Share Your Job Search Success

As an Employment Counsellor, I’m consistently working with people who are looking for employment. As a matter of course, there is always a great deal of sharing going on; sharing what’s been frustrating, stressful, upsetting, disappointing and annoying on people’s personal journey to reach their next job.

And while each person is unique, you can imagine that there are many shared feelings of inadequacy, low self-perception, and general disbelief with employers who don’t return calls, provide no feedback on interviews and applications, etc. In hearing many negative experiences on a daily basis, you’ll find it odd then to believe how surprisingly optimistic and positive I am about the job search process and results you can expect if I’m working with you.

One thing that helps immensely in countering all the negatives is the sharing of job search success. In the month of September, a dozen people I’ve been assisting intensely have found employment. In addition to this number, I can think of seven others who have likewise shared news of their employment and I’ve had some interaction with them but cannot in fairness say I’ve worked that closely with them for some time.

What a joy it is personally to have someone who has been out of work and applying themselves diligently to a full-time job search share this news. Sometimes they just come up and have that ridiculously wide grin on their face that they can’t wipe off. Other times they just burst in and let their relief pour out and wash all over me. Boy is it a good feeling to hear and share that news.

And it is wonderful to think that someone appreciates what I’ve done for them personally, that they are willing to go out of their way to share this happiness with me. And as much as they generally thank me for everything, the credit is much more theirs than mine. After all, they had to hear new ideas, accept a personal critique, and then be willing to go out and make some changes, large and small.

When good news is shared, it’s also validating; the help I’ve given to someone played a part in bringing about the desired end, and therefore if applied again with someone else, the wished-for results have a high degree of likelihood of repeating themselves. And any Employment Counsellor will tell you that they need this validation. If we never knew whether our intervention and suggestions moved people forward, how would be in a position to share our success rate with others?

If you are like me you may have someone in your own life who had a big influence on you in years past. For me, I’ve been lucky in having several. Mr. McDermitt in Grade 8, Mr. Shultz in Grade 6 are two. Unfortunately however, I was just a kid at the time and the impact both these men had on me didn’t really hit me until I was no longer seeing them directly. The idea of going up and saying what a positive influence they had on me didn’t occur until years later, and by then in both cases it was far too late.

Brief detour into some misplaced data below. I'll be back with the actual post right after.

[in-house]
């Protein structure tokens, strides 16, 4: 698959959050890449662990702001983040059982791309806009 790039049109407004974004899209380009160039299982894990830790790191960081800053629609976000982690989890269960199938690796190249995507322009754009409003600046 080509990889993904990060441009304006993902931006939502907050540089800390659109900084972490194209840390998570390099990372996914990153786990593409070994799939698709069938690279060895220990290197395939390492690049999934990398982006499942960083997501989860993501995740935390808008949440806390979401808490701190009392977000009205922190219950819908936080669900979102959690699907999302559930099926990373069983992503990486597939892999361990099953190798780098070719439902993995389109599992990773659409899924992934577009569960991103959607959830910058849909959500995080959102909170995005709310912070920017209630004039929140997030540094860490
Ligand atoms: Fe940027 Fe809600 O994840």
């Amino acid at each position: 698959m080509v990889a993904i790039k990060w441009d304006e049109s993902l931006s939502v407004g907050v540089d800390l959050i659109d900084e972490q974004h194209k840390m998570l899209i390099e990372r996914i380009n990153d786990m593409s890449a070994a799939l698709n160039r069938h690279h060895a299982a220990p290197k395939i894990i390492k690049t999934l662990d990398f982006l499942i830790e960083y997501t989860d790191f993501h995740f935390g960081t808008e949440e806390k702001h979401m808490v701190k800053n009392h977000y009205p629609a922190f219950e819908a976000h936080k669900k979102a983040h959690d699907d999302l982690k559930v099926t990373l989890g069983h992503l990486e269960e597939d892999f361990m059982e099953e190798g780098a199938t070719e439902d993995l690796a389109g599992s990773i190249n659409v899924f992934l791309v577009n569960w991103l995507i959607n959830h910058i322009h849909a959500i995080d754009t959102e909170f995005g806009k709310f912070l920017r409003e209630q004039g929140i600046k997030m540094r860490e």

And perhaps this is why now in 2013, I’ve matured enough to understand the significance of sincerely sharing my own appreciation for help received from others, and in turn, appreciate so much the thanks of others for any help they may have received from me. In a field where it could be easy to be drained emotionally often, it is the success stories that energize and legitimize.

Furthermore, while the ultimate goal is often employment, I do find it also positive when someone approaches me and shares their plans to return to school to pursue a diploma or degree. It’s not a job to be sure, but if they have come to a decision to upgrade their skills and knowledge and prepare the way for a career in a couple of years, that too is joyful news.

The ones I feel saddest for however are people who put 100% of their hope in my ability to, ‘find a job for me’; but neglect to put 100% of their effort in doing what is essentially the hard part – taking personal responsibility for their own success. After all, I can’t write every job application, every cover letter, sit in on the interview for them and prompt them with answers, any more than I can go with them every day to their job and do the work for them.

As we end September and turn the calendar to the first few days of October, take on the challenge of sharing you successes – big or small – with someone who has provided you with help. While you may not have reached your ultimate goal of finding employment, you may have learned how to job search more effectively, what conducting employer research really means, how to better present yourself on the telephone, or perhaps have gained a confidence in interviews.

When you share your appreciation for what someone has done for you, there is also a greater chance that they may recall you to mind quicker when opportunities arise you may be suited for. If you only thank people for their help if and when you ultimately get a job, that would be unfortunate. Surely they have done much to provide hope and help, and just because you’ve not reached your ultimate goal yet, that shouldn’t preclude an appreciation for the help given.


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